Captured by a giant! Read more...
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More About The BFG by Roald Dahl; Quentin Blake; David WalliamsOverview
"Roald Dahl sometimes shared a tonal kinship with Ogden Nash, and he could demonstrate a verbal inventiveness nearly Seussian...[His] stories work better in audio than in print." –The New York Times
Captured by a giant!
The BFG is no ordinary bone-crunching giant. He is far too nice and jumbly. It's lucky for Sophie that he is. Had she been carried off in the middle of the night by the Bloodbottler, or any of the other giants—rather than the BFG—she would have soon become breakfast. When Sophie hears that the giants are flush-bunking off to England to swollomp a few nice little chiddlers, she decides she must stop them once and for all. And the BFG is going to help her!
Soon to be a Steven Spielberg film!
From the Compact Disc edition.
- Publisher: Penguin Random House Audio Publishing Gr
- Date: July 2013
From the cover
The Witching Hour
Sophie couldn't sleep.
A brilliant moonbeam was slanting through a gap in the curtains. It was shining right on to her pillow.
The other children in the dormitory had been asleep for hours.
Sophie closed her eyes and lay quite still. She tried very hard to doze off.
It was no good. The moonbeam was like a silver blade slicing through the room onto her face.
The house was absolutely silent. No voices came up from downstairs. There were no footsteps on the floor above either.
The window behind the curtain was wide open, but nobody was walking on the pavement outside. No cars went by on the street. Not the tiniest sound could be heard anywhere. Sophie had never known such a silence.
Perhaps, she told herself, this was what they called the witching hour.
The witching hour, somebody had once whispered to her, was a special moment in the middle of the night when every child and every grown-up was in a deep deep sleep, and all the dark things came out from hiding and had the world to themselves.
The moonbeam was brighter than ever on Sophie's pillow. She decided to get out of bed and close the gap in the curtains.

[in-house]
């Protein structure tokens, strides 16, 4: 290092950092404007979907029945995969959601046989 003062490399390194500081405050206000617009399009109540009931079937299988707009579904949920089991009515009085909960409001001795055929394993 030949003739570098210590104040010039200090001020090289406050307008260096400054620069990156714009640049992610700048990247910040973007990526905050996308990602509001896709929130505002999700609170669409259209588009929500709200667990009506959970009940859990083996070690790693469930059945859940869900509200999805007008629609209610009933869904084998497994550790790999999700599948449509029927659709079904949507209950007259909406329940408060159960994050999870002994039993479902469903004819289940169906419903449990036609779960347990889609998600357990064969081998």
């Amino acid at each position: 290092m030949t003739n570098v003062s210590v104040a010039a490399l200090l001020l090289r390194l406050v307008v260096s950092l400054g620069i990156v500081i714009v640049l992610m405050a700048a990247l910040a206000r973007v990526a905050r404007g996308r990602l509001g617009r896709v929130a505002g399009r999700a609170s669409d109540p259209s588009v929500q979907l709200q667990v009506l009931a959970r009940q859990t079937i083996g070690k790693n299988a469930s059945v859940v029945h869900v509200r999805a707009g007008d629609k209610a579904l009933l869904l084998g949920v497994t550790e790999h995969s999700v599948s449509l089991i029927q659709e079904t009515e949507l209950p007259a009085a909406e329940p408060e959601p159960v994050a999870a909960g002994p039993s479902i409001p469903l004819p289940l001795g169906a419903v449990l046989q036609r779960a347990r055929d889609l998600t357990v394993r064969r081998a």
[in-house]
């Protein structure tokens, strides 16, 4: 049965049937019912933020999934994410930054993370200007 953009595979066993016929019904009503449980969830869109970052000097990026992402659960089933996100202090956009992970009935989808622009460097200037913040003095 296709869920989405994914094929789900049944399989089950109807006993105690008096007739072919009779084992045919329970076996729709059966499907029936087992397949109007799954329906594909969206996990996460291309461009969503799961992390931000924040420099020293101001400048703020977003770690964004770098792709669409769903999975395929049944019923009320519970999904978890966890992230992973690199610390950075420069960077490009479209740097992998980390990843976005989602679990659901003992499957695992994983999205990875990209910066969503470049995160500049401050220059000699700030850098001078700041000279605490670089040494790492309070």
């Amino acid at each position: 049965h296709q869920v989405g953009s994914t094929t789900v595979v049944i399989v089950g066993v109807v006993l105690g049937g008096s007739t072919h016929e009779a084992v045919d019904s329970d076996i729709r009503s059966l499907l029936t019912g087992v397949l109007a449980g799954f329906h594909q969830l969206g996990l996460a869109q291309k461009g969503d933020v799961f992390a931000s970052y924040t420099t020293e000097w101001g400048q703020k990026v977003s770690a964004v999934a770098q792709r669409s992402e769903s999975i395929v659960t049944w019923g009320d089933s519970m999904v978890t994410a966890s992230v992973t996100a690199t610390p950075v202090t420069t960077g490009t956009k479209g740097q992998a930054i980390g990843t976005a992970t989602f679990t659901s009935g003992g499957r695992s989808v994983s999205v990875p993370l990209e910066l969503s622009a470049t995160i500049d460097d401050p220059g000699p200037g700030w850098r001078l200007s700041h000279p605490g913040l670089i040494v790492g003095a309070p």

You got punished if you were caught out of bed after lights-out. Even if you said you had to go to the lavatory, that was not accepted as an excuse and they punished you just the same. But there was no one about now, Sophie was sure of that.
She reached out for her glasses that lay on the chair beside her bed. They had steel rims and very thick lenses, and she could hardly see a thing without them. She put them on, then she slipped out of bed and tiptoed over to the window.
When she reached the curtains, Sophie hesitated. She longed to duck underneath them and lean out of the window to see what the world looked like now that the witching hour was at hand.
She listened again. Everywhere it was deathly still.
The longing to look out became so strong she couldn't resist it. Quickly, she ducked under the curtains and leaned out of the window.
In the silvery moonlight, the village street she knew so well seemed completely different. The houses looked bent and crooked, like houses in a fairy tale. Everything was pale and ghostly and milky-white.
Across the road, she could see Mrs Rance's shop, where you bought buttons and wool and bits of elastic. It didn't look real. There was something dim and misty about that too.
Sophie allowed her eye to travel further and further down the street.
Suddenly she froze. There was something coming up the street on the opposite side.
It was something black . . .
Something tall and black . . .
Something very tall and very black and very thin.
It wasn't a human. It couldn't be. It was four times as tall as the tallest human. It was so tall its head was higher than the upstairs windows of the houses. Sophie opened her mouth to scream, but no sound came out. Her throat, like her whole body, was frozen with fright.
This was the witching hour all right.
The tall black figure was coming her way. It was keeping very close to the houses across the street, hiding in the shadowy places where there was no moonlight.
On and on it came, nearer and nearer. But it was moving in spurts. It would stop, then it would move on, then it would stop again.
But what on earth was it doing?
Ah-ha! Sophie could see now what it was up to. It was stopping in front of each house. It...